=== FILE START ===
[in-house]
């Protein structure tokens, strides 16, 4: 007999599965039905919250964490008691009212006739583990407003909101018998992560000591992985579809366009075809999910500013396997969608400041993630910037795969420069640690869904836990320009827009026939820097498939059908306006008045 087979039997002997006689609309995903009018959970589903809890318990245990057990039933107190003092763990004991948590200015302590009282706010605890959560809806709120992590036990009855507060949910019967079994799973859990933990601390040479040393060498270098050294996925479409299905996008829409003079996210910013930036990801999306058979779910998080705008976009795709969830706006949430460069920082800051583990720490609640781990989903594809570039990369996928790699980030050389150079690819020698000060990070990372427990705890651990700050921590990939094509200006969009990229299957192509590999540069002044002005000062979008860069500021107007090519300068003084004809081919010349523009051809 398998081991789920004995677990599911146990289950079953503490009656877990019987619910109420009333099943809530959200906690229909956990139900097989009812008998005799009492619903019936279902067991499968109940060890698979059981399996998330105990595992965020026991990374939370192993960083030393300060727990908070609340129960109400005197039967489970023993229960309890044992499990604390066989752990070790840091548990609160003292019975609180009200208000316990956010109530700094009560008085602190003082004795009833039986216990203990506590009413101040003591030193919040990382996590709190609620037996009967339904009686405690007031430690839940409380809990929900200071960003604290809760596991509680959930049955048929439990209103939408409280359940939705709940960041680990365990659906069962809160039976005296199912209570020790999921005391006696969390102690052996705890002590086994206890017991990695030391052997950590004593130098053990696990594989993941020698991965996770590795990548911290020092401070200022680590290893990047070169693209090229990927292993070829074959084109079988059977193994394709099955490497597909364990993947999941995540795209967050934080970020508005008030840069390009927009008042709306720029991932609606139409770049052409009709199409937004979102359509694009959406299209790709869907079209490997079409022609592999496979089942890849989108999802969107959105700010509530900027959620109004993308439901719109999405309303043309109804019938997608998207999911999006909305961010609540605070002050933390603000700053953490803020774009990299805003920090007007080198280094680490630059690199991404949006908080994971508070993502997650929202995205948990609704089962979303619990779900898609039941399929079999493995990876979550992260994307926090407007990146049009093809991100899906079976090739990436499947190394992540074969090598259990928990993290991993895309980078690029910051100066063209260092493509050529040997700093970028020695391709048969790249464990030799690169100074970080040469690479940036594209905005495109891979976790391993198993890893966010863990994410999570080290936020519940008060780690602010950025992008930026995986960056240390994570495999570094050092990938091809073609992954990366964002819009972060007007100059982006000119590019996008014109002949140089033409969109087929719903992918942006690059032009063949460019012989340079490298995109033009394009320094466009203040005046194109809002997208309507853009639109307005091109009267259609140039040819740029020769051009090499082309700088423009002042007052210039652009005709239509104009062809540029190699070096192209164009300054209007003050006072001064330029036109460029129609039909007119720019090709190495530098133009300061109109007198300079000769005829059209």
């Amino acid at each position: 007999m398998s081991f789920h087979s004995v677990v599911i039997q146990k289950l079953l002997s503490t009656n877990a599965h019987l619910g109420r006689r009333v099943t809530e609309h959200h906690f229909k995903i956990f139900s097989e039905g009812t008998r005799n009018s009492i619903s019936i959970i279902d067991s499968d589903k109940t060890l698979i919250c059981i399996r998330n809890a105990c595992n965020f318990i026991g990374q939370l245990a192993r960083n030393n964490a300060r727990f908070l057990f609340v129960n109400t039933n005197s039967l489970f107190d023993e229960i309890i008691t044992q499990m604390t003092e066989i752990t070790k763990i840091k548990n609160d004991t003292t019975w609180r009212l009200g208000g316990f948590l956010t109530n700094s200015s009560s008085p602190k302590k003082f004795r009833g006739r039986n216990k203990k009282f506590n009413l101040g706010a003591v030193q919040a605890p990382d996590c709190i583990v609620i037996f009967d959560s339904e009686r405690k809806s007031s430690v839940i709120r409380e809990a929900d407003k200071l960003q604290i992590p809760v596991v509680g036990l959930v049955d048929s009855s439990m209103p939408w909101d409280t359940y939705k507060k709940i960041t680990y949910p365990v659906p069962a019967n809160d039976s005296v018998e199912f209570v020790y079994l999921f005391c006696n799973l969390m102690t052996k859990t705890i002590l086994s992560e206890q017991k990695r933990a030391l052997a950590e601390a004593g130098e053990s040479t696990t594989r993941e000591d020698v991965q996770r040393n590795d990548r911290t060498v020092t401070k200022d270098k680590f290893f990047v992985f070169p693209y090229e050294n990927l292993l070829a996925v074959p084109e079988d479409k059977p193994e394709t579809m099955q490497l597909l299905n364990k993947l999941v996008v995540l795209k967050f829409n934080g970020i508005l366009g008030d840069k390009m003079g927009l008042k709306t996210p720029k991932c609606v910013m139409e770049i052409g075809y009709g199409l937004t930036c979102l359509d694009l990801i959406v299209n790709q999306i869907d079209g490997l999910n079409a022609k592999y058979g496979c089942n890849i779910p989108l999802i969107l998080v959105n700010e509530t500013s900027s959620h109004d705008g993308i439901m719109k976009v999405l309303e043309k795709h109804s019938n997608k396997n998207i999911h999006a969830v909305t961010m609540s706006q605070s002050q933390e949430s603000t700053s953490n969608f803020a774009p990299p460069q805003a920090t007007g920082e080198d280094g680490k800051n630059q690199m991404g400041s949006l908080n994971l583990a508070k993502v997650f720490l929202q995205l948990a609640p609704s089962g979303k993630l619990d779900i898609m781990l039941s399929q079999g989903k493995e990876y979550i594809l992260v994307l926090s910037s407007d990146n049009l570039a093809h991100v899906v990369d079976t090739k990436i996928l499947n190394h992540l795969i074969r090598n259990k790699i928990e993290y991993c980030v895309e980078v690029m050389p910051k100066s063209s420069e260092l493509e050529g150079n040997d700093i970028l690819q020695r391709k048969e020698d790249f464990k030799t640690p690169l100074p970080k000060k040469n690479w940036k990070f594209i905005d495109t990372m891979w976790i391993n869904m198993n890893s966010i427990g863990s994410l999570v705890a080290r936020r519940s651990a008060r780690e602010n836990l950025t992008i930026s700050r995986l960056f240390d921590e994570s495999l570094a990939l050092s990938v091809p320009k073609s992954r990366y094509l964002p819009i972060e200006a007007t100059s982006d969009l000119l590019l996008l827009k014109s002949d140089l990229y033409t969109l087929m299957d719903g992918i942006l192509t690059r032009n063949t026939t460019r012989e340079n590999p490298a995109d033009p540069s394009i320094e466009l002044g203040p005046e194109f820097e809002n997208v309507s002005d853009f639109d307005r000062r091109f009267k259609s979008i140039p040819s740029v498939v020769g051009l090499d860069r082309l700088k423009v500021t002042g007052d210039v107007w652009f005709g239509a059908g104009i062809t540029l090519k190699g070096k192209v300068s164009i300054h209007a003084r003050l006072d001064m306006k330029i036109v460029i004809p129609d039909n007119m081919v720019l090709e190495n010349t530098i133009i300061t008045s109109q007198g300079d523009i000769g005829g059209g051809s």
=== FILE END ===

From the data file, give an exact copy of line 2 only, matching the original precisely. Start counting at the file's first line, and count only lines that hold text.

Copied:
């Protein structure tokens, strides 16, 4: 007999599965039905919250964490008691009212006739583990407003909101018998992560000591992985579809366009075809999910500013396997969608400041993630910037795969420069640690869904836990320009827009026939820097498939059908306006008045 087979039997002997006689609309995903009018959970589903809890318990245990057990039933107190003092763990004991948590200015302590009282706010605890959560809806709120992590036990009855507060949910019967079994799973859990933990601390040479040393060498270098050294996925479409299905996008829409003079996210910013930036990801999306058979779910998080705008976009795709969830706006949430460069920082800051583990720490609640781990989903594809570039990369996928790699980030050389150079690819020698000060990070990372427990705890651990700050921590990939094509200006969009990229299957192509590999540069002044002005000062979008860069500021107007090519300068003084004809081919010349523009051809 398998081991789920004995677990599911146990289950079953503490009656877990019987619910109420009333099943809530959200906690229909956990139900097989009812008998005799009492619903019936279902067991499968109940060890698979059981399996998330105990595992965020026991990374939370192993960083030393300060727990908070609340129960109400005197039967489970023993229960309890044992499990604390066989752990070790840091548990609160003292019975609180009200208000316990956010109530700094009560008085602190003082004795009833039986216990203990506590009413101040003591030193919040990382996590709190609620037996009967339904009686405690007031430690839940409380809990929900200071960003604290809760596991509680959930049955048929439990209103939408409280359940939705709940960041680990365990659906069962809160039976005296199912209570020790999921005391006696969390102690052996705890002590086994206890017991990695030391052997950590004593130098053990696990594989993941020698991965996770590795990548911290020092401070200022680590290893990047070169693209090229990927292993070829074959084109079988059977193994394709099955490497597909364990993947999941995540795209967050934080970020508005008030840069390009927009008042709306720029991932609606139409770049052409009709199409937004979102359509694009959406299209790709869907079209490997079409022609592999496979089942890849989108999802969107959105700010509530900027959620109004993308439901719109999405309303043309109804019938997608998207999911999006909305961010609540605070002050933390603000700053953490803020774009990299805003920090007007080198280094680490630059690199991404949006908080994971508070993502997650929202995205948990609704089962979303619990779900898609039941399929079999493995990876979550992260994307926090407007990146049009093809991100899906079976090739990436499947190394992540074969090598259990928990993290991993895309980078690029910051100066063209260092493509050529040997700093970028020695391709048969790249464990030799690169100074970080040469690479940036594209905005495109891979976790391993198993890893966010863990994410999570080290936020519940008060780690602010950025992008930026995986960056240390994570495999570094050092990938091809073609992954990366964002819009972060007007100059982006000119590019996008014109002949140089033409969109087929719903992918942006690059032009063949460019012989340079490298995109033009394009320094466009203040005046194109809002997208309507853009639109307005091109009267259609140039040819740029020769051009090499082309700088423009002042007052210039652009005709239509104009062809540029190699070096192209164009300054209007003050006072001064330029036109460029129609039909007119720019090709190495530098133009300061109109007198300079000769005829059209």